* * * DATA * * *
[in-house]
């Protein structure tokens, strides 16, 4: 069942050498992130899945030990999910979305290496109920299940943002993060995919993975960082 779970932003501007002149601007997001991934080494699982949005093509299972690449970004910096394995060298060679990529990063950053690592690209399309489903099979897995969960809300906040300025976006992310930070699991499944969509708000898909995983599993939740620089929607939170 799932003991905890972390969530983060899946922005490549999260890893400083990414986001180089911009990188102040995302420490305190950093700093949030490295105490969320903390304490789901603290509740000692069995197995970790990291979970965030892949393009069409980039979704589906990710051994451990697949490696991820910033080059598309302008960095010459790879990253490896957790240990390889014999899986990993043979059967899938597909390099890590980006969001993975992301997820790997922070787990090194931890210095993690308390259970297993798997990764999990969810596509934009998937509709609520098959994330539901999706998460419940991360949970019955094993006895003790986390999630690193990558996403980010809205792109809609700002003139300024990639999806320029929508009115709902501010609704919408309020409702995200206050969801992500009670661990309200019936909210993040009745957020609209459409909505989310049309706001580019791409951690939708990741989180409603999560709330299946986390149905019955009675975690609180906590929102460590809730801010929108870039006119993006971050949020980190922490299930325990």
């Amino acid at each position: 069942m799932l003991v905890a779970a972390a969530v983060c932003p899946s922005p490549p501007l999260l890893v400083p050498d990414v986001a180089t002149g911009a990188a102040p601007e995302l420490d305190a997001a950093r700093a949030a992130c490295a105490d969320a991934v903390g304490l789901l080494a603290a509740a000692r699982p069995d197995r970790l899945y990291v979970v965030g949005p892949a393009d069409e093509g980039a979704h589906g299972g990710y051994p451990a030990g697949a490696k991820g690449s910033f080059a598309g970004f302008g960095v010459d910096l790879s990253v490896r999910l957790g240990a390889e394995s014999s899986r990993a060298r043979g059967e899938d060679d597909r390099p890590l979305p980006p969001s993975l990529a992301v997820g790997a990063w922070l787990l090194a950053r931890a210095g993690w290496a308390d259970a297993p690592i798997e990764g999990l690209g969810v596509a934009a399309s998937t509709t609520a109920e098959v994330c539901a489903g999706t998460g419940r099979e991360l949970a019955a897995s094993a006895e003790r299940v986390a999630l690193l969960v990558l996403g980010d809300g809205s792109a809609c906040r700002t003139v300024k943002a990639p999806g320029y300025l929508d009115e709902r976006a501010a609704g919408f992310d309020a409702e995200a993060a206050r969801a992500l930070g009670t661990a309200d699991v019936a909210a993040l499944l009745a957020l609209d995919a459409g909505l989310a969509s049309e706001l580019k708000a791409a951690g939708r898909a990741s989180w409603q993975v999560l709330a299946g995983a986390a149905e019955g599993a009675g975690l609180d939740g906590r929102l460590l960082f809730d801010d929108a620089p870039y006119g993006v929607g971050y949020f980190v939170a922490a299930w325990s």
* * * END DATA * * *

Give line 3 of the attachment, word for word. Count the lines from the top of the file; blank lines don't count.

């Amino acid at each position: 069942m799932l003991v905890a779970a972390a969530v983060c932003p899946s922005p490549p501007l999260l890893v400083p050498d990414v986001a180089t002149g911009a990188a102040p601007e995302l420490d305190a997001a950093r700093a949030a992130c490295a105490d969320a991934v903390g304490l789901l080494a603290a509740a000692r699982p069995d197995r970790l899945y990291v979970v965030g949005p892949a393009d069409e093509g980039a979704h589906g299972g990710y051994p451990a030990g697949a490696k991820g690449s910033f080059a598309g970004f302008g960095v010459d910096l790879s990253v490896r999910l957790g240990a390889e394995s014999s899986r990993a060298r043979g059967e899938d060679d597909r390099p890590l979305p980006p969001s993975l990529a992301v997820g790997a990063w922070l787990l090194a950053r931890a210095g993690w290496a308390d259970a297993p690592i798997e990764g999990l690209g969810v596509a934009a399309s998937t509709t609520a109920e098959v994330c539901a489903g999706t998460g419940r099979e991360l949970a019955a897995s094993a006895e003790r299940v986390a999630l690193l969960v990558l996403g980010d809300g809205s792109a809609c906040r700002t003139v300024k943002a990639p999806g320029y300025l929508d009115e709902r976006a501010a609704g919408f992310d309020a409702e995200a993060a206050r969801a992500l930070g009670t661990a309200d699991v019936a909210a993040l499944l009745a957020l609209d995919a459409g909505l989310a969509s049309e706001l580019k708000a791409a951690g939708r898909a990741s989180w409603q993975v999560l709330a299946g995983a986390a149905e019955g599993a009675g975690l609180d939740g906590r929102l460590l960082f809730d801010d929108a620089p870039y006119g993006v929607g971050y949020f980190v939170a922490a299930w325990s």